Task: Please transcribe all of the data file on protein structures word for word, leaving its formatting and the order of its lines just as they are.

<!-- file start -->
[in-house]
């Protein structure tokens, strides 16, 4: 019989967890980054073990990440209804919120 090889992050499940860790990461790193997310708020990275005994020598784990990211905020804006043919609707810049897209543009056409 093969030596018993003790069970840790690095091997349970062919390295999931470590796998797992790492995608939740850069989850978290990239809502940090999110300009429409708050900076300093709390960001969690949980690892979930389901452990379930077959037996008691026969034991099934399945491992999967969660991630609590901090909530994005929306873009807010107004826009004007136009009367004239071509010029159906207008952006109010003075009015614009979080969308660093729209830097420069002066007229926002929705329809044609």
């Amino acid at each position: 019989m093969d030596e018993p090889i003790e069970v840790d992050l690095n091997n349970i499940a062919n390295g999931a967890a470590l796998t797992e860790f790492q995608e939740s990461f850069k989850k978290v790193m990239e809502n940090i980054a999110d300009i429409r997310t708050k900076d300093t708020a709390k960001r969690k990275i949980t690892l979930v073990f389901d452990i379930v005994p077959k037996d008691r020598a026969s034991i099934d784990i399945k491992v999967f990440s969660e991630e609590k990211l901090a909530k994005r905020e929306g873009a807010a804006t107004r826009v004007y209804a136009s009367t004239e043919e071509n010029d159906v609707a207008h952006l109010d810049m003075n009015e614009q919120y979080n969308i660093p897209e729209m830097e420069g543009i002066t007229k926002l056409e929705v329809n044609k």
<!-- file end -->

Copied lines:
[in-house]
């Protein structure tokens, strides 16, 4: 019989967890980054073990990440209804919120 090889992050499940860790990461790193997310708020990275005994020598784990990211905020804006043919609707810049897209543009056409 093969030596018993003790069970840790690095091997349970062919390295999931470590796998797992790492995608939740850069989850978290990239809502940090999110300009429409708050900076300093709390960001969690949980690892979930389901452990379930077959037996008691026969034991099934399945491992999967969660991630609590901090909530994005929306873009807010107004826009004007136009009367004239071509010029159906207008952006109010003075009015614009979080969308660093729209830097420069002066007229926002929705329809044609």
């Amino acid at each position: 019989m093969d030596e018993p090889i003790e069970v840790d992050l690095n091997n349970i499940a062919n390295g999931a967890a470590l796998t797992e860790f790492q995608e939740s990461f850069k989850k978290v790193m990239e809502n940090i980054a999110d300009i429409r997310t708050k900076d300093t708020a709390k960001r969690k990275i949980t690892l979930v073990f389901d452990i379930v005994p077959k037996d008691r020598a026969s034991i099934d784990i399945k491992v999967f990440s969660e991630e609590k990211l901090a909530k994005r905020e929306g873009a807010a804006t107004r826009v004007y209804a136009s009367t004239e043919e071509n010029d159906v609707a207008h952006l109010d810049m003075n009015e614009q919120y979080n969308i660093p897209e729209m830097e420069g543009i002066t007229k926002l056409e929705v329809n044609k």